Q4 results: Five numbers that distinguish bruised from battered banks

Given that the Q4 of 2015-16 was horrifying due to RBI’s asset quality review, by the sheer low base, profits for the same quarter in 2016-17 would be pleasing to the eyes

Graphic by Naveen Kumar Saini/Mint
Graphic by Naveen Kumar Saini/Mint

Quarterly results of banks this time around would offer both the optical illusion of high profit growth and the harsh reality of a worse bad loan situation.

From the looks of how the sector indices and stocks have moved over the last three months, the veneer of profit growth has been factored in. Given that the fourth quarter (Q4) of 2015-16 was horrifying due to the Reserve Bank of India’s asset quality review (AQR), by the sheer low base, profits for the same quarter in 2016-17 would be pleasing to the eyes.

But the ground realities over bad loans are still the same. Investors therefore should focus on the five following numbers to judge how deep banks are in the bad-loan cesspool:

Provisions: Those who had hoped for a better life after AQR are doomed to be disappointed. The gist of AQR was to identify and provide for all bad loans but lenders had hoped for quick deal-making and faster resolution thereafter. This hasn’t happened and due to ageing of non-performing assets (NPAs), provisions are unlikely to abate. With past mistakes continuing to haunt banks, corporate focused lenders such as ICICI Bank, Axis Bank and most public sector banks will continue to see erosion in profits through higher provisioning. To add insult to injury, the run-up in bond yields would trigger mark-to-market provisioning as well.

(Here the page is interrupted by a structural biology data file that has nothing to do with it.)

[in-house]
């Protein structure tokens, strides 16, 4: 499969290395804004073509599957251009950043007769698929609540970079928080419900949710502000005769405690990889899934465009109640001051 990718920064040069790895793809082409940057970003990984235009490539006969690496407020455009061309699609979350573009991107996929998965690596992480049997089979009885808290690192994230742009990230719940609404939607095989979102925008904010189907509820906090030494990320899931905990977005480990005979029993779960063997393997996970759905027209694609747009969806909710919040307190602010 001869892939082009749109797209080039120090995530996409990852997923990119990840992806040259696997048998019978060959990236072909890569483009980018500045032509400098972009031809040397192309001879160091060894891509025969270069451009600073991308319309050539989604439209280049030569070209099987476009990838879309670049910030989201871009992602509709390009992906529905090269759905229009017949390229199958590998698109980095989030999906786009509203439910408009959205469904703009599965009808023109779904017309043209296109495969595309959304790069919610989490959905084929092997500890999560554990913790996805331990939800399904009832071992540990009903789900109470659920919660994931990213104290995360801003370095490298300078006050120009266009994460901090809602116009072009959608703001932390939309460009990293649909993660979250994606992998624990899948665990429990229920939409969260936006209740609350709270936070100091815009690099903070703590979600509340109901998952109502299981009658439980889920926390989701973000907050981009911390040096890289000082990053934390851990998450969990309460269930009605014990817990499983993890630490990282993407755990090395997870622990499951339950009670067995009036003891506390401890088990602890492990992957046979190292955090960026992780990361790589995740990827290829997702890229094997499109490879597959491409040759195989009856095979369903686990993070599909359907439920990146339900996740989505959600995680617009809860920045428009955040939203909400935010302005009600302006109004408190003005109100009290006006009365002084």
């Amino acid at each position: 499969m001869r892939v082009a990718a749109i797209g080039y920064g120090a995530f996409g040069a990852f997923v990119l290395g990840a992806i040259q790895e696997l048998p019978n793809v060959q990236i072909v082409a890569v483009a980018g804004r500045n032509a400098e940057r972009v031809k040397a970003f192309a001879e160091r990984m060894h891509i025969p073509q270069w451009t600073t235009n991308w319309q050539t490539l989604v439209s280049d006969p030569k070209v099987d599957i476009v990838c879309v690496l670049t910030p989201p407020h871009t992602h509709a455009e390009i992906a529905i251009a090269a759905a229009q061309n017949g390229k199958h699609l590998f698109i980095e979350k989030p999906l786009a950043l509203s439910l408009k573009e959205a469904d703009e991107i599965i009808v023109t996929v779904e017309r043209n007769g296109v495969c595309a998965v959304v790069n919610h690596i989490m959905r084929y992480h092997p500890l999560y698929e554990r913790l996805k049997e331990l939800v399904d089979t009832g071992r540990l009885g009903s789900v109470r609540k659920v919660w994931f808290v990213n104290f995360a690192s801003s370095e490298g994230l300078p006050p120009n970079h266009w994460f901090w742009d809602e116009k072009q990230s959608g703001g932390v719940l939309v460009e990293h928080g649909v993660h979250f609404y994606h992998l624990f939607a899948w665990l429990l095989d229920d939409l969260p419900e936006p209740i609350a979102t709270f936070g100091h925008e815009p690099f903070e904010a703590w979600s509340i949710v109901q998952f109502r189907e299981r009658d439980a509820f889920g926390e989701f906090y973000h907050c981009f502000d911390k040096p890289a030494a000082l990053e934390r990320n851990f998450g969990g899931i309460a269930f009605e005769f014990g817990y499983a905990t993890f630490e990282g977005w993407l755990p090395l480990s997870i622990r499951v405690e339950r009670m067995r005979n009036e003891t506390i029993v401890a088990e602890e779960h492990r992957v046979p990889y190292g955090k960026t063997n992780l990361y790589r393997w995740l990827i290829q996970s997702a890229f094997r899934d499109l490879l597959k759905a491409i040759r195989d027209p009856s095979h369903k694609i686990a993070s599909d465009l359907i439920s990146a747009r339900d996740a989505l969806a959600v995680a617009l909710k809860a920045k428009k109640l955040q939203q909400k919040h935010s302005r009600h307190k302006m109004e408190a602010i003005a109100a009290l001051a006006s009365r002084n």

Slippages: The trend in fresh slippages is perhaps the most awaited from banks because it is a gauge of how non-AQR loans have performed. Here several banks have primed investors with watchlists but past quarters have shown that trouble is brewing outside these watchlists as well. Fresh slippages for most banks had declined in the September quarter, while the impact of demonetization made them rebound in the December quarter. That of the March quarter will be the litmus test.

Gross and net NPA ratios: These ratios could be tricky as they could show a decline from the year-ago period and that wouldn’t necessarily mean banks have finally got a grip on their bad loans. There is also a chance that gross and net NPA ratios may worsen because of the collapse in credit growth. Analysts at Icra Ltd expect the gross NPA ratio would hit 10% for FY17 from 7.6% in the previous year. Again, retail-focused banks win hands down here too.

Core income: This is one metric that will set apart the bruised from the battered among banks. Lenders such as Kotak Mahindra Bank, Yes Bank, Federal Bank and IndusInd Bank would shine on net interest income or the income generated from core operations. Public sector banks and some private sector lenders such as ICICI Bank and Axis Bank would suffer as there are no takers for loans from the corporate sector. Analysts expect public sector lenders to show core income growth of just 5%, while private sector lenders may show around 10%.

Margins: Net interest margins could take a beating simply because banks faced a deluge of deposits in the wake of demonetization and a lion’s share of these deposits have been deployed in low-yielding government bonds due to low credit demand.

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